The proposed deal calls for the South Florida Water Management District to give up 8,700 acres in Palm Beach County, near Lake Okeechobee, and pay nearly $6 million in exchange for about half as much land to the south, which is more strategically located for Everglades restoration.
The district board gave its initial OK Thursday, but still musts give final approval after a formal agreement is reached with landowners.
The 4,500 acres that the district ends up getting would allow expanding a neighboring stormwater treatment area, which uses aquatic plants to filter phosphorus and other pollutants out of water that flows in the Loxahatchee National Wildlife Refuge – the northern reaches of the Everglades.
The 4,500 acres the district gets in the deal come from sugar producer Florida Crystals and Gladeview Holdings LC.
Florida Crystals gets the 8,700 acres once owned by its rival, U.S. Sugar.
Gladeview Holdings gets about 2,900 acres east of its old property, provided by Florida Crystals. Gladeview also gets nearly $6 million from the district.
The money for Gladeview is to compensate for relocation costs and to avoid an eminent domain legal fight, which district officials say could cost them even more.
Florida Crystals gets more land than it provided in the trade because the old U.S. Sugar land to the north is not considered as fertile as the ground Florida Crystals gives up in the trade.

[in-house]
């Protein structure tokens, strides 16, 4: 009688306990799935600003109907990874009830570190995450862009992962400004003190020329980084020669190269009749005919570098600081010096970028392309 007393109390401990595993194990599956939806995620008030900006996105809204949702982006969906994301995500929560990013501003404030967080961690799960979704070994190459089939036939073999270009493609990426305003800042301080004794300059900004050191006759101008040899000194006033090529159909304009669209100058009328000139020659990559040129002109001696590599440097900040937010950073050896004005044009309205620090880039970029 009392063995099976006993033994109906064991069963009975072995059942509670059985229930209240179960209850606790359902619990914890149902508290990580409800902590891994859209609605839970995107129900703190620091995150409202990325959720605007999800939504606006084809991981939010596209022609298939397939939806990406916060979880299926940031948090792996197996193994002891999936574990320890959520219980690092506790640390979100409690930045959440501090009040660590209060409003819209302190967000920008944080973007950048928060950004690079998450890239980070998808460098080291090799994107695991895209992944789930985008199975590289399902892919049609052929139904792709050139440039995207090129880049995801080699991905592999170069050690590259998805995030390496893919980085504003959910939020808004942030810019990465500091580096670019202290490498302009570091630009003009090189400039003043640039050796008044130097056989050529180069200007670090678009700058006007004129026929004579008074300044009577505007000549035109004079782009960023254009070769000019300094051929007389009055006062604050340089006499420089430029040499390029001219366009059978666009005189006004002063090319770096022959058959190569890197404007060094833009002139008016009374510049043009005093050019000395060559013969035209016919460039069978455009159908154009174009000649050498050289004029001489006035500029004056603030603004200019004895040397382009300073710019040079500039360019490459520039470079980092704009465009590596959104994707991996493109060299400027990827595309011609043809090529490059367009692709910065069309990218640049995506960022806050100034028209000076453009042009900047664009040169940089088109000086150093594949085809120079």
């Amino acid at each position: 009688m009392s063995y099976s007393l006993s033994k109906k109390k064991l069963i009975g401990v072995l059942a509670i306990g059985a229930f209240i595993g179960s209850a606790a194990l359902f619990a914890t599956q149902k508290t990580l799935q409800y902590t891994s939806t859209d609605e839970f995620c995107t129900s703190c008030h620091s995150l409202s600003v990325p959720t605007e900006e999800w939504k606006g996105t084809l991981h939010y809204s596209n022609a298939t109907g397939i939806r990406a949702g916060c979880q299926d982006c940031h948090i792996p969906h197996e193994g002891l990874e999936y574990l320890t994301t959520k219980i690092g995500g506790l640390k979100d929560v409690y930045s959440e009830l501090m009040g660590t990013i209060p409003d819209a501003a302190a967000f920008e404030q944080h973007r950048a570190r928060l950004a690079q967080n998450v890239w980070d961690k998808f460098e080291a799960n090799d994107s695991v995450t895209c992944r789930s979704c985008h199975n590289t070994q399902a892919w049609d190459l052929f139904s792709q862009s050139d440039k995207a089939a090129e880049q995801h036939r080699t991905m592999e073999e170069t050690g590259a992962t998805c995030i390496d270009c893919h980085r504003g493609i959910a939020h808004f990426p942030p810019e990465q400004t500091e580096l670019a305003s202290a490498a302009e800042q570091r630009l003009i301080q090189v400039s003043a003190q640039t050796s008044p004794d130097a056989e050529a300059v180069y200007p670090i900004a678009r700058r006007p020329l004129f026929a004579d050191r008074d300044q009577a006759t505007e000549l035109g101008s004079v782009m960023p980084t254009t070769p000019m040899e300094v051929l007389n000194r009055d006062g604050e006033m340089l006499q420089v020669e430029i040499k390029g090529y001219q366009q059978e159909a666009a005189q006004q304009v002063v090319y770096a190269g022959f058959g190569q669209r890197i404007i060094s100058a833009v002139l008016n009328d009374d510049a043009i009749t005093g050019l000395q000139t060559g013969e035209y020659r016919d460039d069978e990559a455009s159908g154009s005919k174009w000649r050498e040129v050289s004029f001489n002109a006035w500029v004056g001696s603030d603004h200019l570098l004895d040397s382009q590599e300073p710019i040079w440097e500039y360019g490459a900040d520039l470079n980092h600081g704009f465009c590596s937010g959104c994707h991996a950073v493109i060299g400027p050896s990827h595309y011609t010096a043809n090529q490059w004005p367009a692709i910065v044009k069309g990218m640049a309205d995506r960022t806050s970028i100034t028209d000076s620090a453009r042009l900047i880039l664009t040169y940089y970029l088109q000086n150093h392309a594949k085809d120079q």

The value of the land the district is trading is estimated to be about $20 million more than the land it is getting in return. But district officials contend the deal allows them to eventually save $32 million in Everglades restoration costs by being able to expand an existing stormwater treatment area.
“Location, location, location,” said Martha Musgrove, of the Florida Wildlife Federation, which supported the deal.
The transaction would help revamped Everglades restoration efforts “stay on schedule,” District Assistant Executive Director Ernie Barnett said.
Florida Crystals had been a staunch opponent of the 2010, $197 million land deal that enabled the district to acquire 26,800 acres from U.S. Sugar for Everglades restoration efforts.
Trading some or all of that U.S. Sugar land had been envisioned as one of the benefits of acquiring the property.
“Florida Crystals has always supported science-based Everglades restoration projects, which is why we are willing to move forward with the land swaps, despite the potential cost to us,” Gaston Cantens, Vice President of Florida Crystals Corporation, said in a statement released Thursday.
The land swaps and expanded stormwater treatment effort are part of Florida’s $880 million Everglades water pollution clean-up proposal.
The plan calls for building nearly 7,000 acres of additional stormwater treatment areas to go along with more than 50,000 acres of manmade filter marshes already used to absorb phosphorus from stormwater headed to the Everglades.
In addition, reservoirs called "flow equalization basins" would be built nearby to hold water for the treatment areas.
Phosphorus, found in fertilizer, animal waste and the natural decay of soil, washes off agricultural land and urban areas and drains into the Everglades with damaging effects on wildlife habitat.
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